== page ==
The VigilanceVoice
Friday-- March 15, 2002—Ground Zero Plus 185

Terrorism: "Avoid Eye Contact!"
Cliff McKenzie
Editor, New York City Combat Correspondent News

        GROUND ZERO, New York City, Mar. 15--"Avoid eye contact, Dad!  Then you won't get in trouble!"
        That's good advice if you're worried about getting in trouble, but I like trouble.  I thrive on it. 
        Trouble is when the street person in ragged clothing and carrying the stench of months sleeping on the sidewalks, urinating in his clothing, and wiping his nose on his sleeve stops you and asks for a cigarette, a quarter, or anything of value you might throw his way.
        I attract the street people because I look at them.  I try and figure out where the human being is (or was) hiding behind the filth and grime, the scars of a life on the edge of destruction.   I am also familiar with the saying:  "There but for the grace of God go I," so I find it hard to avert their pitiable looks, that empty stare that suggests the meaning of life is burned down to a faint wick that is flickering, struggling to stay alive when all who pass it by see the wax is melted and the oxygen surrounding it has been strangled.
        There is more to be wary of than disenfranchised street people begging for a morsel to buy another bottle.   There are the angry people too.
        The crazies dot the sidewalks.  Their eyes are fierce with anger, raging with some inner hatred toward someone or something.  They walk belligerently down the streets, often muttering or shouting invectives, eyes bulged, glazed as the shark's at feeding time.   Eye contact with them can lead to an act of Terrorism--where your innocent look can be construed to represent some challenge that invades the other's presumed space, and results in a verbal attack, or perhaps ultimately a physical one.
        Opposite sex eye contact is strictly forbidden on the streets of New York City, or at least discouraged by anyone who doesn't want someone to misunderstand friendliness for an invitation to jump in bed.    Women who negotiate the streets of New York City go to finishing school on "avoid eye contact," learning quickly that when they do slip and meet a man's eye, he usually turns into a stalker, or rushes over to secure a date, or, in many cases, thinks you're a "working girl" looking for quick action.
       There is the same situation between men.   Avoiding eye contact with another man is recommended because if one is protective about his sexuality, male eye contact could be considered an act of "gay" offering.  
       That leaves the street to view--the dirty sidewalk filled with battle scars of millions upon millions of shoe soles pounding and grinding it into a pulp.   It isn't pretty, especially with dog feces splattered here and there, and wrappers cast carelessly
        "Avoid Eye Contact," becomes a prison of disinformation for a writer like myself.  When I was trained in journalism, I was taught everyone is a story.   Behind the disheveled street bum reeking of bilious odors could be a former Nobel Prize Winner, or a famous War Hero turned into an anonymous, grimy being not too unlike the trash that lines the sidewalks.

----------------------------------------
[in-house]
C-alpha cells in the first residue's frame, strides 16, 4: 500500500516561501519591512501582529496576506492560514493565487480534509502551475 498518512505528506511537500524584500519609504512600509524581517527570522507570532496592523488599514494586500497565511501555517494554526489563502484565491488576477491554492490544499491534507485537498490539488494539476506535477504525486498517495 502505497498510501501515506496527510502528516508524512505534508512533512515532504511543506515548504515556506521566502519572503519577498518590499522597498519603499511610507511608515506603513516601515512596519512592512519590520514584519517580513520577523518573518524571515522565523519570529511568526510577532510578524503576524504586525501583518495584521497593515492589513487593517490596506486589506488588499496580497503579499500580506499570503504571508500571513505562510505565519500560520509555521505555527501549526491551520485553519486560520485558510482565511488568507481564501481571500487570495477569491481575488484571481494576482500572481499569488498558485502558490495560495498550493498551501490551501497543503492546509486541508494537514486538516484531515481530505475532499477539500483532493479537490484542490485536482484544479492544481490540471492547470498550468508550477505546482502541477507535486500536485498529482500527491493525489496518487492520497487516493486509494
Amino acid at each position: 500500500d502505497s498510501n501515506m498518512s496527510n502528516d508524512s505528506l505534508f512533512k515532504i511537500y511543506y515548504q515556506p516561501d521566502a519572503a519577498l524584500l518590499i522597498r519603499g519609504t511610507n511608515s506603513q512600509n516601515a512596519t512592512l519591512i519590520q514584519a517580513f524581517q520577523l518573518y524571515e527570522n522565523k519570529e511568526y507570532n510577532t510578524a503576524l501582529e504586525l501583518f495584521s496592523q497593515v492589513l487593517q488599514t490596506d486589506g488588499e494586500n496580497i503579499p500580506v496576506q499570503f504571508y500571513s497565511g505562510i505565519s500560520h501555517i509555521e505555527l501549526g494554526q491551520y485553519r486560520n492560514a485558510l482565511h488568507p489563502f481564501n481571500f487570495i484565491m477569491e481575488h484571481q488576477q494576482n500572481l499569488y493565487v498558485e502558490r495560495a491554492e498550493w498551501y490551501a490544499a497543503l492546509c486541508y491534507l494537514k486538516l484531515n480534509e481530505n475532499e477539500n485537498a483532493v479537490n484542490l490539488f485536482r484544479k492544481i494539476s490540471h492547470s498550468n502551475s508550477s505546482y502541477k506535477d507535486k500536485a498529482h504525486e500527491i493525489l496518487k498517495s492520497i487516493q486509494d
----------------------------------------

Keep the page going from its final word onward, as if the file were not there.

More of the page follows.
Conversely, the elegant woman in a Russian sable fur stepping into a limo might be on her way home to be beaten and abused by her husband, emotionally and physically, and her sham is but a mask to the horror she lives.
       To not look into the soul of human beings--which I have learned is through their eyes--is cheating one's self of a vision into the secrets of humanity, a path to stories that need to be told so that others might avoid taking the wrong path, or, if on a twisted journey, might be inspired to backtrack and take the straighter, safer one.
      But I am a realist as well as an idealist.   I know that staring at another can lead to trouble whether you're in New York City or Two Boots, Montana.  
      It annoys me that our society has become so paranoid about one another.   I used to stop and talk to young children, say "Hi," and use my Donald Duck Voice to make them laugh and smile.  But today, to show interest in a child suggests the you might be a child molester, or a pedophile, so you avoid such contact.   Even my own grandchildren have been trained to not respond to a stranger's greeting.  They just look at the person and don't offer their hands or smiles or acknowledge them, and often retort:  "We don't know you!"
      While it seems sad, I do understand and support that behavior, especially in a city like New York where you must be overly cautious, and children are trained to be that way not only at home, but by teachers at school.
       But such walls create a Terror of others, or, at the minimum, the Seeds of Terror.   It drives people from looking into others, seeing their souls, seeing their pain or joy.
      Avoiding Eye Contact is for many a "Shield of Vigilance," warding off unwanted advances, or misinterpretations of intent.    With a three- and five-year stable of grandchildren, I am well aware of the necessity to be cautious.
      Vigilance, hopefully, will one day override the Terrorism of looking another person in the eye.   Perhaps my grandchildren's children, or their children, will inherit a world where one, in a crowded city, can look another in the eye without fear or intimidation of what that other person might think or intend you mean beyond just a friendly gesture.
       But for the moment--the NOW--those who aren't my size--6-4, 270 pounds--need to be Vigilant about the words:  "Avoid Eye Contact."
      It's not a pleasant way to live, but it is certainly safer.

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